Tesla CEO Elon Musk confirmed on Twitter the acquisition of the social media company. What does he plan with it? “I think Musk underestimates the effects of radical free speech,” said Pieterjan Van Leemputten, technology reporter at Data News.
In April, Musk announced he was buying Twitter for $44 billion. In May, he questioned the large number of fake accounts on the platform and reversed his decision in July. Twitter then filed a complaint to allow the sale to continue. Just before this lawsuit began, Musk decided to buy the courier service for the agreed amount. The lawsuit was not dropped by Twitter, but put on hold. On Wednesday morning, Musk walked into Twitter headquarters in San Francisco unannounced with a sink in his hands. He tweeted: Enter Twitter HQ. let it flow (“I’m going to Twitter headquarters. Let that sink in for a moment”). A washbasin is a “sink” in English. On Friday morning, Musk announced on Twitter that the deal was done.
“The Bird is Freed” (the bird has been released) Musk wrote on Twitter. Who or what does the brand new and self-proclaimed “Chief Twit” want to rid the platform of?
Pieterjan Van Leemputten: Primarily because of what he sees as overly strict content controls on tweets. He wants to make Twitter a bastion of free speech, where everyone should be able to say anything. He probably thinks the current rules are too strict, but a social network is like a living organism. If it is badly moderated, it can be completely turned upside down in a few months.
I think Musk underestimates the effects of radical free speech. The Internet of the past, when there were almost no content restrictions, was not always a pleasant place. To avoid misery, you need sound control systems and lots of people. But Musk says he wants to lay off 75% of the workforce.
Musk should also realize that there are many free speech laws. If Twitter wants to stay active in Europe, it will have to follow European rules, which are getting stricter instead of looser. Europe will not immediately block Twitter, but I expect a conflict.
Twitter is currently not in the top newspapers. It emerged this week that the most active Twitterers, who generate the most advertising revenue, seem to be leaving the platform. The number of users on the platform is stagnating around 225 million. Musk said he was aiming for 800 or 900 million users. Does he have a plan for this?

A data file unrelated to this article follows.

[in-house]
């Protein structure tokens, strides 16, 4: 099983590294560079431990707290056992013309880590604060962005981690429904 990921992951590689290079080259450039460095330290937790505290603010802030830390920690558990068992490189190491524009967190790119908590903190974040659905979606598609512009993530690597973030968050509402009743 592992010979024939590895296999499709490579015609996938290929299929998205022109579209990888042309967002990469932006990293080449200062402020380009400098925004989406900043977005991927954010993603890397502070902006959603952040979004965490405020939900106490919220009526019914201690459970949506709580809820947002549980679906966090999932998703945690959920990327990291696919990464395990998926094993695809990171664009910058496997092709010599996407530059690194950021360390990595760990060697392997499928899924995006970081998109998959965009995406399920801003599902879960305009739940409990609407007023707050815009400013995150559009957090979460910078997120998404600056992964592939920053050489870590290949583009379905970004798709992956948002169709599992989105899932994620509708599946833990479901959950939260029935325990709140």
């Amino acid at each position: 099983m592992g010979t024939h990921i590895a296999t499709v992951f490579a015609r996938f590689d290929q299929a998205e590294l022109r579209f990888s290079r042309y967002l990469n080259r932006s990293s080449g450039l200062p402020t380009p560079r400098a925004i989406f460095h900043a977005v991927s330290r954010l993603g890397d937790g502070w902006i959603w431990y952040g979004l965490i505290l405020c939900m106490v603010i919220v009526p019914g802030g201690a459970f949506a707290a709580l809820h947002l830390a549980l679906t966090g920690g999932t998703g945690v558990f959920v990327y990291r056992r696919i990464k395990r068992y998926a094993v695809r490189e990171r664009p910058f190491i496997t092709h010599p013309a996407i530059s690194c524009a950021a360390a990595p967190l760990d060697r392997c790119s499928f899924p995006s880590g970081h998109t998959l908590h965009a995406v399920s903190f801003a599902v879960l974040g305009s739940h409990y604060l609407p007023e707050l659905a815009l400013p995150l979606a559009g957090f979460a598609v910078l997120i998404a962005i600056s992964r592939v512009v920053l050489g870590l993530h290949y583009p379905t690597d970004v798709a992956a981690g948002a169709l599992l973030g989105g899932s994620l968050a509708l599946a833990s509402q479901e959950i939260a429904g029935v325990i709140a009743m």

From Leemputten: We have no idea at the moment. Twitter has struggled for years to generate revenue from advertising because it is such a relevant platform. As an advertiser, you have many more options on Facebook. Twitter consists of one feed, and you don’t want it to be so cluttered with ads that it becomes boring.
I can’t say that Musk is incapable of bringing 800 million users to Twitter. The man is indeed brilliant and capable. At the same time, he likes to brag without providing much clarity. But if Musk turns Twitter into a different product, that could change a lot.
Musk revealed that he dreamed of creating X: a complete application. Should we see the takeover of Twitter from this angle?
From Leemputten: If that’s his plan, then Twitter is a good place to start. But in the West, Facebook has already tried this. The underlying idea is that the user’s virtual life then takes place on a single platform. This user can shop, make friends, find a lover and work there. Facebook has had this ambition for years, but still hasn’t succeeded.
In a country like China, it seems possible. There, everything happens via WeChat or Line. If you walk around a city like Shanghai, you can use your phone in a cafe, take the bus, buy movie tickets… So I understand where Musk wants to go, because if you have the app that everyone uses, developers who want services must offer to pay for it. This is what the App Store already does. Companies pay a commission to sell their app.
If anyone can develop such a comprehensive platform in the Western market, it’s Musk. Still, I think his chances are slim. First of all, it is quite late with the acquisition. I can imagine it would be more interesting if such an app could grow organically. And Musk has too many opponents for that. If Chinese WeChat came to Europe, I would give it a better chance of success than Twitter.